Cost Saving Tip #8: Serve Discovery Responses in an Electronic Format
When medical records have to be served upon opposing counsel, or for a medical expert, you simply burn the electronic records to a CD and send the CD. The electronic documents can also be emailed. The recipient can then review the records on their computer or print them out. You can save money by sending medical records in an electronic format to opposing counsel and expert witnesses and this will save the time of your staff, and reduce the paper, toner and copier expenses.
You can serve a discovery response with the compact disc attached to your response stating: “Served herewith are the plaintiff’s complete medical and employment records in digital form on the attached compact disc.” You can serve a complete set of medical records (often hundreds of pages) upon multiple defense lawyers without making a single photocopy!
Likewise, when you need to send a complete set of the file materials to expert witnesses, you can simply burn the electronic records onto a compact disc and mail the CD to the experts. Little practice tip: I Bates stamp the medical records (i.e., electronically stamp the medical records with a number in the lower right corner of each page) so when I discuss the records with the expert, it is easy and quick to identify the specific page that is relevant to our conversation.
There is no statute or uniform rule that requires the service of paper copies of discovery responses. It is perfectly acceptable to serve the voluminous discovery responses in a digital format on a compact disc. If the defense lawyer objects, you should ask them to cite the statute or rule that requires that you serve a paper copy of your discovery responses—this will end the debate since there is no such rule.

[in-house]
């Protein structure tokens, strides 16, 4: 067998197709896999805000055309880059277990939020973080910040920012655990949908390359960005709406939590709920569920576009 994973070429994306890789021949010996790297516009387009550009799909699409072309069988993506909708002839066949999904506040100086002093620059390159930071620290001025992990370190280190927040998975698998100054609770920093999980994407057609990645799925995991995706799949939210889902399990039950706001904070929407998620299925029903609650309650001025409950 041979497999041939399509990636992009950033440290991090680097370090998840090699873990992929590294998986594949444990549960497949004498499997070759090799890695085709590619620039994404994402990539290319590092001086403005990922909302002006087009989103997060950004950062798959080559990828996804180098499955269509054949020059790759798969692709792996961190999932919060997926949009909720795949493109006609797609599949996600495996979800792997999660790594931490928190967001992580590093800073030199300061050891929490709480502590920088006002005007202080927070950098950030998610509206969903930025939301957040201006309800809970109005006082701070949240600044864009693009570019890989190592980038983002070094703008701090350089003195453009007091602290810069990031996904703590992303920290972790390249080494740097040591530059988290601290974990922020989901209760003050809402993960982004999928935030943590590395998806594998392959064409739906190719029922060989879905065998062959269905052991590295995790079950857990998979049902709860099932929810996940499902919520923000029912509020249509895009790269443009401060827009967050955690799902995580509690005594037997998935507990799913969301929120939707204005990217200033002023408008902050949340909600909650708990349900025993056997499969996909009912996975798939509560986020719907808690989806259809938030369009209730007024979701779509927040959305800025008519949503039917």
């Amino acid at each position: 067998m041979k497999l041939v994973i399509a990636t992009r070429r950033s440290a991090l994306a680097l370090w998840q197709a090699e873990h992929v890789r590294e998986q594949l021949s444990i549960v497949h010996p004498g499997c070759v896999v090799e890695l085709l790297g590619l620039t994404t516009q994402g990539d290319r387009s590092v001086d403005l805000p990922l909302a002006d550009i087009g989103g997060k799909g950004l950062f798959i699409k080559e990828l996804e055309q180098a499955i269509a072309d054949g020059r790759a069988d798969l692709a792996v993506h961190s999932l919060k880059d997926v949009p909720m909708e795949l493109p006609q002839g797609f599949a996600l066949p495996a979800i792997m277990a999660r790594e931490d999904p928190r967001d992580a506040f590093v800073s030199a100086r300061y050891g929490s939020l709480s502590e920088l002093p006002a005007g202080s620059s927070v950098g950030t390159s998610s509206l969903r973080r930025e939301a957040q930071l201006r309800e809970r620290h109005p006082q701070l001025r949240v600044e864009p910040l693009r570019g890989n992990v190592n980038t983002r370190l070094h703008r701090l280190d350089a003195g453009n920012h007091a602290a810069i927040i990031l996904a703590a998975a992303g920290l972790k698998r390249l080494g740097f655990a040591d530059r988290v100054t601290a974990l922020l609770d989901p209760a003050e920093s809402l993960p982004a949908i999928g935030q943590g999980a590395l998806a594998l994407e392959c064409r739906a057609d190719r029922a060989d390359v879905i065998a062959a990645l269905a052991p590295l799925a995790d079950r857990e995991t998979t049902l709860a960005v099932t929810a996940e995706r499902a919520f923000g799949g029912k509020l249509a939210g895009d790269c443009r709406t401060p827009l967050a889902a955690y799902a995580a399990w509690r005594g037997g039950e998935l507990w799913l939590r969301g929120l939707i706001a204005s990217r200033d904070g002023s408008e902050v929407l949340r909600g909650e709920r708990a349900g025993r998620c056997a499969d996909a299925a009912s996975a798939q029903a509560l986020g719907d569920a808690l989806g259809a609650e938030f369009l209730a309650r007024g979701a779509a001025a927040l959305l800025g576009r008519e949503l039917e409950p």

Cost Saving Tip #9: Serve Pleadings and Subpoenas by Mail
Try experimenting with CPLR section 312-a to serve summons and complaints and subpoenas by mail! CPLR section 312-a allows service by first class mail. A copy of the summons and complaint (or subpoena), together with two copies of a Statement of Service by Mail and “Acknowledgment of Receipt” (in the form set forth in the statute) must be mailed by first class mail, together with a return envelope, postage prepaid, addressed to the sender.
The defendant, or an authorized employee of the defendant, or the defendant’s attorney, must complete and mail back a copy of the “Acknowledgment or Receipt” within 30 days of receiving the letter. Service is complete on the day that the “Acknowledgment of Receipt” is mailed and the defendant must serve an answer within 20 days of that date.
If the Acknowledgment of Receipt is not returned within 30 days, the plaintiff can serve the defendant using any other permitted method (i.e., using a process server) and the cost of the service has to be paid by the defendant.
Mailing pleadings by mail can save you, and ultimately your clients, hundreds of dollars in every case.
Cost Saving Tip #10: Get Your Expert Witnesses to Agree to a Budget
You have to get expert witnesses to agree to a budget from “day one” that you hire them. If you don’t establish a budget IN WRITING and get the expert to agree to limit his fees within the budget, you risk getting taken to the bank by huge invoices from your experts.
When the expert agrees to work on the case, most lawyers send a retainer check with no budget in place. This is a recipe for disaster! With no limits or caps on the expert’s fee, the expert will have carte blanche to take advantage of you and your client and there’s a good chance he will do just that.
So here’s what you should do. When you first hire the expert, you set a budget for the expert’s fees. First, ask the expert how many hours the initial case review will take and what the anticipated fee will be. You should ask the expert to sign a letter agreeing to the budget for the initial case review and notifying him that he must get your approval if he needs to exceed the budget. Even after the initial case review, you should make sure the expert is aware that he must get your permission before charging more than $2,000 for an invoice.
I have never had an expert refuse to work within a budget. And if your expert won’t agree to work within a budget that you set for him, you shouldn’t work with the expert anyway. Expert witnesses must respect your budget constraints.
What is Your #1 Cost Saving Tip for Lawyers?
Do you have a cost-saving tip for lawyers? I want to hear from you—that’s right, tell me I’m wrong or maybe you have ways to improve my cost-saving tips. Take a second or two to leave a comment so we all benefit from your knowledge.